We’re in the midst of making a shift at Bellingham Public Schools in terms of student discipline. It’s called Restorative Justice. And it’s getting good buzz (as you can see in this Seattle Times article and blog) – not in the flash-in-the-pan-trend kind of way, but in the Changing Practices Changes Lives way.

It’s getting a positive buzz for good reason. The basic idea is this: when a student misbehaves, instead of sending them off to detention, suspension or even expulsion, we hold them accountable for their actions. They are required to make it right with their “victim” and the school community (which can be another student, a teacher or anyone who was harmed intentionally or unintentionally).  This helps students realize that their actions have an impact on other individuals and on the school community as a whole.

Restorative practices often lead the offenders to a place of dignity and a desire to do better, whereas punishment can lead to shame and a desire to give up or act out more. It also gives the victim the opportunity to be heard and receive restitution.  Victims are usually left out of the suspension or detention process.  It basically restores relationships where there has been harm.

In Bellingham, we have reduced the number of suspensions from an average of over 5 a day to 1.67 a day in the last 3 years. And the amount of time that kids are out of school due to suspension has been cut by over 80%. This helps keep students from giving up or dropping out, which creates better citizens and helps our society in the long run. Recent research also indicates that a “zero tolerance” culture is harmful to all students, not just those in trouble.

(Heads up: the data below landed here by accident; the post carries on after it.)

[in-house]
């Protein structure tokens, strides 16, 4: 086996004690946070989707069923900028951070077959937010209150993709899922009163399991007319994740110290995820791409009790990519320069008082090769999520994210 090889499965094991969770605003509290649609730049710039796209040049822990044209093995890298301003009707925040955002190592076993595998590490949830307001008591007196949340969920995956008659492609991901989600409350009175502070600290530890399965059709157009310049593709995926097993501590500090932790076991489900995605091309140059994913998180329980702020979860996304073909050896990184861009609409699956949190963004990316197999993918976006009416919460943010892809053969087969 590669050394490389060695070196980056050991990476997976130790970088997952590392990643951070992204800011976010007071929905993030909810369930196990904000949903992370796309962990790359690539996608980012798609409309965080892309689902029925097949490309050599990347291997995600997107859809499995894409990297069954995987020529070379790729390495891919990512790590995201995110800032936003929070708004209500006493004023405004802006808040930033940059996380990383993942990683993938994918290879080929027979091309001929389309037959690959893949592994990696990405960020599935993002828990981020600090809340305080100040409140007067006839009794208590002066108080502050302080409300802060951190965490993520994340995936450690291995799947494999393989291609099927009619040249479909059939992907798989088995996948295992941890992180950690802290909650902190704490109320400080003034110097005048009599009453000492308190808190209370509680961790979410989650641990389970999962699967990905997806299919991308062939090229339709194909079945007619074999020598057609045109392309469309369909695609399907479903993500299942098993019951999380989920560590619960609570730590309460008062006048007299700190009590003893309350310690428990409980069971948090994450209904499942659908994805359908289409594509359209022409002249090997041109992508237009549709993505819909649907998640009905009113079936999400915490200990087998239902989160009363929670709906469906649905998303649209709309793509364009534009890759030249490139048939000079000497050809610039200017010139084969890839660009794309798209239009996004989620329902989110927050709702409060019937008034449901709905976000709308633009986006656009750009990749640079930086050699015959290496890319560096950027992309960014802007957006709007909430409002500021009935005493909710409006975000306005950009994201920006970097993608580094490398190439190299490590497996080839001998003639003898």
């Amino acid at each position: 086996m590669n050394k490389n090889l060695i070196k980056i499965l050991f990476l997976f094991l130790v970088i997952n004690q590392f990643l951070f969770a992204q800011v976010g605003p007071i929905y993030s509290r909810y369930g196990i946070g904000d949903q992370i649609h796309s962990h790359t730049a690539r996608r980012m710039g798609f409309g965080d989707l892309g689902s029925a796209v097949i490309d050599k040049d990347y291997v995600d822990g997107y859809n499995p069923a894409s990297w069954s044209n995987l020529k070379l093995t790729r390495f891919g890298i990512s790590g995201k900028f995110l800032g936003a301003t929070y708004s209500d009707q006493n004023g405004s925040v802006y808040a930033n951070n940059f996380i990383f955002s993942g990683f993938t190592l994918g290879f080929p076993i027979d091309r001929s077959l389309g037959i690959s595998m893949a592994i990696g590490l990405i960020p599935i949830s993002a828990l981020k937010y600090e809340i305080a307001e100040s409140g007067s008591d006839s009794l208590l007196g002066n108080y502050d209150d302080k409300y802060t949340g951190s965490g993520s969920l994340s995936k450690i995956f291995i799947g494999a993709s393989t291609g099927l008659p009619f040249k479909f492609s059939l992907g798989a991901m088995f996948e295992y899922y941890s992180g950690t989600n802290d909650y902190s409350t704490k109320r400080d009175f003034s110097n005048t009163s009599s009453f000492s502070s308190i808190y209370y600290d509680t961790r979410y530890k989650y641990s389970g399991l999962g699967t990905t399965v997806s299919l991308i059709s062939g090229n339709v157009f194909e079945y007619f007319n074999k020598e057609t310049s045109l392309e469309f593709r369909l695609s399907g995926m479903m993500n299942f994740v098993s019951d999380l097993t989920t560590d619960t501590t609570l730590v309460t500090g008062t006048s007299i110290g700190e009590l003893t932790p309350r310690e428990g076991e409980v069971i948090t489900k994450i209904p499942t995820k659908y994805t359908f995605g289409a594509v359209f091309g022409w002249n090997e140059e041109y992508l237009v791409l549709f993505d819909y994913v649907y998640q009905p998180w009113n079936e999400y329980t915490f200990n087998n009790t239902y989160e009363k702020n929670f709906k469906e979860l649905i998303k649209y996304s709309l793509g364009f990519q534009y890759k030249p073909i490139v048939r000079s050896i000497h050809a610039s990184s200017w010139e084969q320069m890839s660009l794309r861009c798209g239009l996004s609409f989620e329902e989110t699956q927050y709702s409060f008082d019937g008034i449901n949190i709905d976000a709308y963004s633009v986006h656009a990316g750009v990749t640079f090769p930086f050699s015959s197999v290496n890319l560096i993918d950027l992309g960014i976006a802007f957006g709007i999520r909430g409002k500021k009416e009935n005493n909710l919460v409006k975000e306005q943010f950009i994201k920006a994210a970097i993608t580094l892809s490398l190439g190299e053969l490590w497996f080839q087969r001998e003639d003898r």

It’s not perfect– just ask our principals, who know it doesn’t always yield perfect results. But neither did suspending students who often spent their days out of school in less-than-ideal places.  Suspension also tends to fall disproportionately on poor and minority students.  We know this won’t solve 100% of school discipline problems, but it’s the right thing to do and our teachers and administrators are working hard to make it work.

Here are a couple more articles about restorative justice that were recently in the news in California: Mercury News and SCPR.

Comments (4)

  • It IS indeed the right thing to do. Thanks to the teachers and administrators for the hard work it takes to make this work.

  • Great to hear about this approach becoming a larger focus in our schools. As a certificated substitute I see such a variety of approaches to students’ mistreatment of others. I’ve found that students appreciate being invited to make things right, or at least less prone to escalate, by their own efforts. Any training in this coming up?

    • Thanks for your comment. I agree that engaging and empowering our students to make things right when they make mistakes can be helpful – not only to the students at fault, but also the affected person(s). And it provides a meaningful learning opportunity. I encourage you to contact Steve Morse, our director of teaching and learning, about future trainings. Thanks again!